MOSCOW (Reuters) – Russia has launched a campaign to promote the national language after almost two decades of retreat — to match the country’s increasing economic and political confidence.
The Kremlin believes it can start rebuilding the credibility of Russian as a means of communication outside its own borders, with business and not communist ideology driving the revival.
One recruitment expert has advised expats that if they want a top management job they should learn Russian.
In Moscow this week, ministers announced a series of plans, such as expansion of an international cultural foundation comparable with Germany’s Goethe Institute or the Alliance Francaise.
“Russian was the first language spoken in space,” said Education Minister Andrei Fursenko referring to the first cosmonauts and their Cold War-era space race against English-speaking U.S. astronauts.
Once the common language across most of the communist world, Russian has been sidelined, especially in Eastern Europe where English has replaced it as the favored second language.
Russian also suffers from an image problem there, with Czechs, Poles and other former Warsaw Pact member states resentful at being forced to study a language linked with an occupying foreign power.
Across former states of the Soviet Union, only Belarus still recognizes Russian as a state language. In many others, notably Turkmenistan, the post-Soviet leadership has sought to erase all traces of Russian.
The number of mother-tongue Russian speakers also continues to decline. Russia’s population is falling by 700,000 every year and now stands at 142 million.
Spearheading the campaign, President Vladimir Putin linked the country’s linguistic fate to its morals and values.
“Looking after the Russian language and expanding the influence of Russian culture are crucial social and political issues,” he told Russian parliamentarians in his annual address.
Putin said he backed proposals to develop “the Russian language at home, support Russian language study programs abroad and generally promote Russian language and literature around the world”.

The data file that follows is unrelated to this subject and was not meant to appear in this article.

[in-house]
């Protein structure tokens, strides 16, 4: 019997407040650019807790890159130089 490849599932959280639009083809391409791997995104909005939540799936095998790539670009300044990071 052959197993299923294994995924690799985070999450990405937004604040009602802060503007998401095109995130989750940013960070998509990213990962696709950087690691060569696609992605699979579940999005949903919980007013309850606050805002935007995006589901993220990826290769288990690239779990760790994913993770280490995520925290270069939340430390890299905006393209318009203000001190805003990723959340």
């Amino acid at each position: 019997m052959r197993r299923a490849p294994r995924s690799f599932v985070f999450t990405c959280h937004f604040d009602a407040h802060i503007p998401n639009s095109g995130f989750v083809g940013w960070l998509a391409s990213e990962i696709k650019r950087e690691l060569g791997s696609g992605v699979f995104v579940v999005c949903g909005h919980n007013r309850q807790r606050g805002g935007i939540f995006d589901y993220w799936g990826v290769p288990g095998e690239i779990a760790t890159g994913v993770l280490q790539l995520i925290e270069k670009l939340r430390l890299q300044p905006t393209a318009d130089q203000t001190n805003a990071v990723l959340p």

The Russian government has launched a Web site in both Russian and English to promote Russian, http://www.russian2007.ru. It provides details on more than 100 international festivals and events, as well as publications and plans to build libraries.
Russian is one of six official languages at the United Nations and is still used widely in many former Soviet states.
“In the mid-90s we could put up with people not speaking Russian, because they had other experience and expertise. Now, Russians are catching up,” said Anton Derlyatka, a partner with executive search consultants Ward Howell International.
“The complexities of the Russian market have increased so much that you can’t work without understanding the mentality of the people and the Russian context. In order to do that, you have to speak Russian.”
The image of Russian can benefit from Russia’s current economic and political resurgence, said Culture Minister Alexei Sokolov.
“The evolution of the Chinese society was the reason behind the changes in attitudes to language,” he said.
“Russia is also currently on the brink of a significant breakthrough in the areas of nanotechnology, science and culture, and that is why it should be expected that the language will benefit.”
Foreign ballet dancers, U.S. astronauts and Moscow-based ambassadors who speak Russian were photographed for a new public exhibition in central Moscow to promote the campaign.
Japanese dancer Morihiro Iwata said he was proud to promote Russian but didn’t speak it when he first arrived in the country 17 years ago.
“I think more foreigners should learn Russian,” he said as he stood in front of a large photo of him performing in a ballet. At home, Iwata only speaks Russian with his wife and fellow Bolshoi Theatre dancer, Olga.
He had to learn the language quickly when he first arrived in the country, he recalls, because rehearsals for performances in the Bolshoi Theatre are conducted in Russian.
Convincing foreigners to learn Russian is not an easy task due to the complexity of Russian grammar and to the spread of English.
Russian’s main competitor abroad has also cast its corrosive spell inside Russia, with Russians using numerous English words, such as “biznesmen” and “kompyuter”, every day.
The Kremlin has banned the use of the word “dollar” in official communiques. Instead, it has instructed officials to break the habit of expressing figures in the U.S. currency and to speak only of Russian roubles.
But Sokolov downplays the historical and modern-day importance of English.
“In Russia there were periods when there were special attitudes towards Western languages, in the 19th century it was French, and you know that many people then hired German governesses. By the way, English was less widespread.”
“Now it is an international language — but it’s a more simple version of English that has become a means of communication, like a kind of esperanto.”
By Conor Sweeney July 1, 2007